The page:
after 0 -> noop
        {http,{_Ref,stream_start,_X}} -> recv({Active+1,Closed,Chunks});
        {http,{_Ref,stream,_X}}       -> recv({Active, Closed, Chunks+1});
        {http,{_Ref,stream_end,_X}}   -> recv({Active-1, Closed+1, Chunks});
        {http,{_Ref,{error,Why}}}     -> io:format("Closed: ~w\n",[Why]),
                                         recv({Active-1, Closed+1, Chunks});
        {loadurl, Url}                ->
            http:request(get, {Url, []}, [], [{sync, false}, 
                                              {stream, self}, 
                                              {version, 1.1}, 
                                              {body_format, binary}]),

timer(T, Who) ->
    after T ->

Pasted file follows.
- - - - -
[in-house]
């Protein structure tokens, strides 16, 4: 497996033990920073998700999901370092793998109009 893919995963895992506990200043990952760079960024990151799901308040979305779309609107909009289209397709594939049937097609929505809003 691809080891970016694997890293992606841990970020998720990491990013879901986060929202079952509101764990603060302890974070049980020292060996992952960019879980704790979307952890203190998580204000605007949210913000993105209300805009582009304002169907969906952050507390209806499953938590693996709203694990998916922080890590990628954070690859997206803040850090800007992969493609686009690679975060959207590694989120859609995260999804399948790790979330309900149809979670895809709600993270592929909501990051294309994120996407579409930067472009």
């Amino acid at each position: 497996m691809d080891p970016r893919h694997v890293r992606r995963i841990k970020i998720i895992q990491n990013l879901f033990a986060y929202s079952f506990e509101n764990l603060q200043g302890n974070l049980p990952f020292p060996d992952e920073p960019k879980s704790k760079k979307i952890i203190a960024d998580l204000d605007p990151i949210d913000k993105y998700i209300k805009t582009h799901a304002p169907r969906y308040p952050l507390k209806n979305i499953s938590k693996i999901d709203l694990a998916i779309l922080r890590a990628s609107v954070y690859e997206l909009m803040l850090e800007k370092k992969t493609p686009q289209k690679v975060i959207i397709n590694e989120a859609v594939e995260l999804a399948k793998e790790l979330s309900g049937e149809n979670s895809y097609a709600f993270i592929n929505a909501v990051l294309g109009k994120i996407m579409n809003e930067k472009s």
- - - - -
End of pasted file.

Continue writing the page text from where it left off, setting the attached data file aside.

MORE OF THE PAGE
Who ! {stats}
    timer(T, Who).

% Read lines from a file with a specified delay between lines:
for_each_line_in_file(Name, Proc, Mode, Accum0) ->
    {ok, Device} = file:open(Name, Mode),
    for_each_line(Device, Proc, Accum0).

for_each_line(Device, Proc, Accum) ->
    case io:get_line(Device, "") of
        eof  -> file:close(Device), Accum;
        Line -> NewAccum = Proc(Line, Accum),
                    for_each_line(Device, Proc, NewAccum)

loadurls(Filename, Callback, Wait) ->
        fun(Line, List) ->
            Callback(string:strip(Line, right, $\n)),
            after Wait ->
        [read], []).

Each connection we make requires an ephemeral port, and thus a file descriptor, and by default this is limited to 1024. To avoid the Too many open files problem you’ll need to modify the ulimit for your shell. This can be changed in /etc/security/limits.conf, but requires a logout/login. For now you can just sudo and modify the current shell (su back to your non-priv’ed user after calling ulimit if you don’t want to run as root):

$ sudo bash
# ulimit -n 999999